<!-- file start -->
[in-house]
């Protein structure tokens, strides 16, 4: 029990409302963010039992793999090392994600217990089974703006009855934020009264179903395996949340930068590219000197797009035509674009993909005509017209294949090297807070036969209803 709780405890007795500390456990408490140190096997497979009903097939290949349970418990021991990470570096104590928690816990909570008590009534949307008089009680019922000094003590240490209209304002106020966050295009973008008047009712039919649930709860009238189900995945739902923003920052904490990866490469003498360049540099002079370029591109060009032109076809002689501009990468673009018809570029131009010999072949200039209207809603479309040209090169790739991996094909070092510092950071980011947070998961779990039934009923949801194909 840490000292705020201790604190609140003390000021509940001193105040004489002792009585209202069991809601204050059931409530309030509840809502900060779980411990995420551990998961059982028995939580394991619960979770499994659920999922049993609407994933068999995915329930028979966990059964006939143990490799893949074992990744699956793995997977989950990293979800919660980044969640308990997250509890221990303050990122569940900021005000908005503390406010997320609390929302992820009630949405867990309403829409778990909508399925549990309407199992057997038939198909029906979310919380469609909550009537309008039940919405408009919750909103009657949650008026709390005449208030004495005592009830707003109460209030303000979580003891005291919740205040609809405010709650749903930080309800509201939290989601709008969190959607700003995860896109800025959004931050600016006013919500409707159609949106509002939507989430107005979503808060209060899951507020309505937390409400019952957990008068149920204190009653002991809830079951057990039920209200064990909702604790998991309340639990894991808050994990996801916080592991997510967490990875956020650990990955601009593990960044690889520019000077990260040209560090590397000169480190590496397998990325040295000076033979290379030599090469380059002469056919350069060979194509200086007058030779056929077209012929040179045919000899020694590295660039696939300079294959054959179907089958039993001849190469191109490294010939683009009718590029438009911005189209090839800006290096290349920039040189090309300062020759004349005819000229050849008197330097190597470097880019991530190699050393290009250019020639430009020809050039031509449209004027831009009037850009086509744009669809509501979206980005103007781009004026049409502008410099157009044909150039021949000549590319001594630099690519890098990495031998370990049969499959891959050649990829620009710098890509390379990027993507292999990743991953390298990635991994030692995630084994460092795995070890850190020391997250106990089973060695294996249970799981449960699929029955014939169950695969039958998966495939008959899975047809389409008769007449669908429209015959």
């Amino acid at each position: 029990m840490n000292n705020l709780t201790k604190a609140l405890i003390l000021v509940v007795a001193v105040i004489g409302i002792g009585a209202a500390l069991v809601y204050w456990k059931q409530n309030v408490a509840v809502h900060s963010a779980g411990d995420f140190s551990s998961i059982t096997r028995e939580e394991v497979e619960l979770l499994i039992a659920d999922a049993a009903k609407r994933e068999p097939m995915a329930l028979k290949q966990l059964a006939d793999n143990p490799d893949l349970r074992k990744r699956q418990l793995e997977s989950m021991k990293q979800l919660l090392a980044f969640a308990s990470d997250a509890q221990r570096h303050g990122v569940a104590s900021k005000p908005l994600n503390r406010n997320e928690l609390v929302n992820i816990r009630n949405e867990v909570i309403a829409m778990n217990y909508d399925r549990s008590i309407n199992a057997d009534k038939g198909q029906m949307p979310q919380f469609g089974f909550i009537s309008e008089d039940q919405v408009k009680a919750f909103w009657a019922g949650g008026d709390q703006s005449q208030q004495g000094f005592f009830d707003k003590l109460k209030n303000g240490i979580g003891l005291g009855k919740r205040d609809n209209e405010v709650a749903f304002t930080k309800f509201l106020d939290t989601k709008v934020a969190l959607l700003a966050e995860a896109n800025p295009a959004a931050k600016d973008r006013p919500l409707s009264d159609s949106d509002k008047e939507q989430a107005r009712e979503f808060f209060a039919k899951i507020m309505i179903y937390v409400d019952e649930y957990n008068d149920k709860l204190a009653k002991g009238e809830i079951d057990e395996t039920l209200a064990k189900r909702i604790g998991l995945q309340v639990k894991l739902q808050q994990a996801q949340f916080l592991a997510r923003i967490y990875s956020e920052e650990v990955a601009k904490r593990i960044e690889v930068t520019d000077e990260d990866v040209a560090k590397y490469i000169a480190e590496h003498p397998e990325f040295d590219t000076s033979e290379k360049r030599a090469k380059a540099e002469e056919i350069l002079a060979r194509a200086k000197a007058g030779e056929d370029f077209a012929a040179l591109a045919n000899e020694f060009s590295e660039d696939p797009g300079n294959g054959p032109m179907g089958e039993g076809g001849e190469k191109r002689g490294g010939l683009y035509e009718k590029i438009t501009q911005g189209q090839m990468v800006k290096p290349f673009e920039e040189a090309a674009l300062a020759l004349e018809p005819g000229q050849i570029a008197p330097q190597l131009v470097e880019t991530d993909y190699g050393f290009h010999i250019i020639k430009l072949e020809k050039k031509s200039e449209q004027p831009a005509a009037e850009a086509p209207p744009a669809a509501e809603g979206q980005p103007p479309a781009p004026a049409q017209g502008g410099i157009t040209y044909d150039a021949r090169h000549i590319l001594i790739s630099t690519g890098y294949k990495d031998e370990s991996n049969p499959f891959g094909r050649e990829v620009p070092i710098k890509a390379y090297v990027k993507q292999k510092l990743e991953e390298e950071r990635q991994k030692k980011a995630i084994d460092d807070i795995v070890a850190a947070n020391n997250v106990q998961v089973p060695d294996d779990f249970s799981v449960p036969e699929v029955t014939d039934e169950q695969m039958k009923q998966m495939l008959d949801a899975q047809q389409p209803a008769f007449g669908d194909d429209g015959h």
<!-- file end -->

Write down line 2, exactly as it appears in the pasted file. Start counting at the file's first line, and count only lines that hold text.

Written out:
């Protein structure tokens, strides 16, 4: 029990409302963010039992793999090392994600217990089974703006009855934020009264179903395996949340930068590219000197797009035509674009993909005509017209294949090297807070036969209803 709780405890007795500390456990408490140190096997497979009903097939290949349970418990021991990470570096104590928690816990909570008590009534949307008089009680019922000094003590240490209209304002106020966050295009973008008047009712039919649930709860009238189900995945739902923003920052904490990866490469003498360049540099002079370029591109060009032109076809002689501009990468673009018809570029131009010999072949200039209207809603479309040209090169790739991996094909070092510092950071980011947070998961779990039934009923949801194909 840490000292705020201790604190609140003390000021509940001193105040004489002792009585209202069991809601204050059931409530309030509840809502900060779980411990995420551990998961059982028995939580394991619960979770499994659920999922049993609407994933068999995915329930028979966990059964006939143990490799893949074992990744699956793995997977989950990293979800919660980044969640308990997250509890221990303050990122569940900021005000908005503390406010997320609390929302992820009630949405867990309403829409778990909508399925549990309407199992057997038939198909029906979310919380469609909550009537309008039940919405408009919750909103009657949650008026709390005449208030004495005592009830707003109460209030303000979580003891005291919740205040609809405010709650749903930080309800509201939290989601709008969190959607700003995860896109800025959004931050600016006013919500409707159609949106509002939507989430107005979503808060209060899951507020309505937390409400019952957990008068149920204190009653002991809830079951057990039920209200064990909702604790998991309340639990894991808050994990996801916080592991997510967490990875956020650990990955601009593990960044690889520019000077990260040209560090590397000169480190590496397998990325040295000076033979290379030599090469380059002469056919350069060979194509200086007058030779056929077209012929040179045919000899020694590295660039696939300079294959054959179907089958039993001849190469191109490294010939683009009718590029438009911005189209090839800006290096290349920039040189090309300062020759004349005819000229050849008197330097190597470097880019991530190699050393290009250019020639430009020809050039031509449209004027831009009037850009086509744009669809509501979206980005103007781009004026049409502008410099157009044909150039021949000549590319001594630099690519890098990495031998370990049969499959891959050649990829620009710098890509390379990027993507292999990743991953390298990635991994030692995630084994460092795995070890850190020391997250106990089973060695294996249970799981449960699929029955014939169950695969039958998966495939008959899975047809389409008769007449669908429209015959």